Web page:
If there is a taker, the event also could serve as a dry run for the 2021 Final Four, also slated for Indy.

“It’s not going to hurt,” Vaughn said. “I can tell you all the planning we’re doing right now is the same for a Final Four that’s been scheduled here for any other year. But it would be nice to have this experience under our belt to see if it can be done.”

Maui Invitational moving to North Carolina during pandemic

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ASHEVILLE, N.C. — The Maui Invitational is moving to the mainland during the coronavirus pandemic.

One of the premier preseason tournaments on the college basketball schedule, the Maui Invitational will be played at the Harrah’s Cherokee Center in downtown Asheville, North Carolina.

Dates for the tournament announced Friday have yet to be finalized. The NCAA announced Wednesday that the college basketball season will begin Nov. 25.

This year’s Maui Invitational field includes Alabama, Davidson, Indiana, North Carolina, Providence, Stanford, Texas and UNLV.

All teams, staff, officials, and personnel will be in a bubble environment that limits their movement and interaction outside the venue.

Burton eligible at Texas Tech after 2 seasons at Wichita State

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LUBBOCK, Texas — Junior guard Jamarius Burton has been granted a waiver from the NCAA that makes him eligible to play this season for Texas Tech after starting 52 games the past two seasons for Wichita State.

Texas Tech coach Chris Beard announced the waiver Thursday, which came five months after Burton signed with the Big 12 team.

Burton has two seasons of eligibility remaining, as well as a redshirt season he could utilize. He averaged 10.3 points and 3.4 assists per game as a sophomore at Wichita State, where he played 67 games overall.

Burton is from Charlotte. He helped lead Independence High School to a 31-1 record and the North Carolina Class 4A state championship as a senior there.

NCAA season set to open day before Thanksgiving

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The NCAA men’s and women’s basketball season will begin on Nov. 25, the day before Thanksgiving.

The Division I Council voted Wednesday to push the start date back from the originally scheduled Nov. 10 as one of several precautions against the spread of coronavirus.

The later start date coincides with the decision most schools made to send students home from Thanksgiving until January out of concern about a potential late-fall and early-winter flareup of COVID-19. Closed campuses could serve as a quasi bubble for players and provide a window for non-conference games.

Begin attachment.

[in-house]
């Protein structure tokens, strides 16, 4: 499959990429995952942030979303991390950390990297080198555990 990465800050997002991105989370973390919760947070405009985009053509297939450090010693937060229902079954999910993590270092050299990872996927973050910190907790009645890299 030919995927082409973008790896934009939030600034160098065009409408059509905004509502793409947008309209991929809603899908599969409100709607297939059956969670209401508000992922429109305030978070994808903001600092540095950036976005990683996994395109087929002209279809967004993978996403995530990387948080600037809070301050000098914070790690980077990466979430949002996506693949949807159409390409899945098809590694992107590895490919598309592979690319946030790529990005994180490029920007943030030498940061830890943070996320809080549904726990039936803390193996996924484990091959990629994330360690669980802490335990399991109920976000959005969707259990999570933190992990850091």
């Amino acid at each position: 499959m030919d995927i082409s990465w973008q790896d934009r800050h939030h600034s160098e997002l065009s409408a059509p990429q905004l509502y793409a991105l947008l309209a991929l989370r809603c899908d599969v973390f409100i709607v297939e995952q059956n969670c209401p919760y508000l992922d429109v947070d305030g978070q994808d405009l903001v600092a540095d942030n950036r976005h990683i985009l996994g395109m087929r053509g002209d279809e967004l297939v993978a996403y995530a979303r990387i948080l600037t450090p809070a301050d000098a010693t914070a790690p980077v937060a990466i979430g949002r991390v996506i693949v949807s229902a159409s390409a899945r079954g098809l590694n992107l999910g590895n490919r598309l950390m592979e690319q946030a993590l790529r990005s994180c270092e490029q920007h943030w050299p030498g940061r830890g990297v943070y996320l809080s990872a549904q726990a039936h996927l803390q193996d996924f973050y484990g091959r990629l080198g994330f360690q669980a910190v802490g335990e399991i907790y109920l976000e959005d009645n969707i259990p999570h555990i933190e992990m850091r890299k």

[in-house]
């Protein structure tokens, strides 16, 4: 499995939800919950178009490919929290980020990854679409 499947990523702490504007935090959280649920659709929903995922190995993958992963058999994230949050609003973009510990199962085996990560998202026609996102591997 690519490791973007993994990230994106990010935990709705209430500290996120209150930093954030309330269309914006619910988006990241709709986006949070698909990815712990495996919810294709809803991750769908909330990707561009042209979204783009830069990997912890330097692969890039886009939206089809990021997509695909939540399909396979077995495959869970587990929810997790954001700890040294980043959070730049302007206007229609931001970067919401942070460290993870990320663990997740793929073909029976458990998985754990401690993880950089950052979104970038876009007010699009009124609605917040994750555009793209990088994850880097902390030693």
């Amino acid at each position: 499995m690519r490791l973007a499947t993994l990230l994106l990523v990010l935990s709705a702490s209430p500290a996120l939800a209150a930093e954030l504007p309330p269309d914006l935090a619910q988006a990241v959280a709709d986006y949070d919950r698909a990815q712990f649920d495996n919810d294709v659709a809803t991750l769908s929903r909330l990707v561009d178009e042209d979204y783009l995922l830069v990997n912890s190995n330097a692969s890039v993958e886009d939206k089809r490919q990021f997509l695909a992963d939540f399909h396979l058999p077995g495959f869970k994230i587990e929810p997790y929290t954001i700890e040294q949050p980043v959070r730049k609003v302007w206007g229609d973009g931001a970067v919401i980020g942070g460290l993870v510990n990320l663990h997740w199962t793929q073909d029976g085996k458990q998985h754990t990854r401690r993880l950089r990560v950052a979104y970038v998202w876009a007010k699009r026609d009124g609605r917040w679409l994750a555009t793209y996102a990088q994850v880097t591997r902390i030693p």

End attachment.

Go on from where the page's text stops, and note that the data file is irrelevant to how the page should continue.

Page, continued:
The maximum number of regular-season games has been reduced from 31 to 27. The minimum number of games for consideration for the NCAA Tournament was cut from 25 to 13.

Teams can start preseason practices Oct. 14 but will be allowed to work out 12 hours per week beginning Monday.

No scrimmages against other teams or exhibitions are allowed.

In other action, the council voted to extend the recruiting dead period for all sports through Dec. 31. In-person recruiting is not allowed during a dead period, though phone calls and other correspondence are allowed.

The men’s and women’s basketball oversight committees had jointly recommended a start date of Nov. 21, which would have allowed for games to be played on the weekend before Thanksgiving. The council opted not to do that to avoid a conflict with regular-season football games.

The council is scheduled to meet again Oct. 13-14 and could delay the start date and change other pieces of the basketball framework if circumstances surrounding the virus warrant.

UConn’s Tyrese Martin granted waiver to play this season

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STORRS, Conn. — UConn swingman Tyrese Martin, who transferred from Rhode Island in April, has been granted a waiver that will allow him to play for the Huskies this season.

The 6-foot-6 junior averaged 12.8 points and 7.1 rebounds and started every game last season for URI, where he was recruited by current UConn coach Dan Hurley.

NCAA rules require undergraduate transfers to sit out a season, but the organization has been more lenient in granting waivers during the pandemic.

Martin, 21, is expected to compete for playing time at UConn on the wing as both a guard and small forward.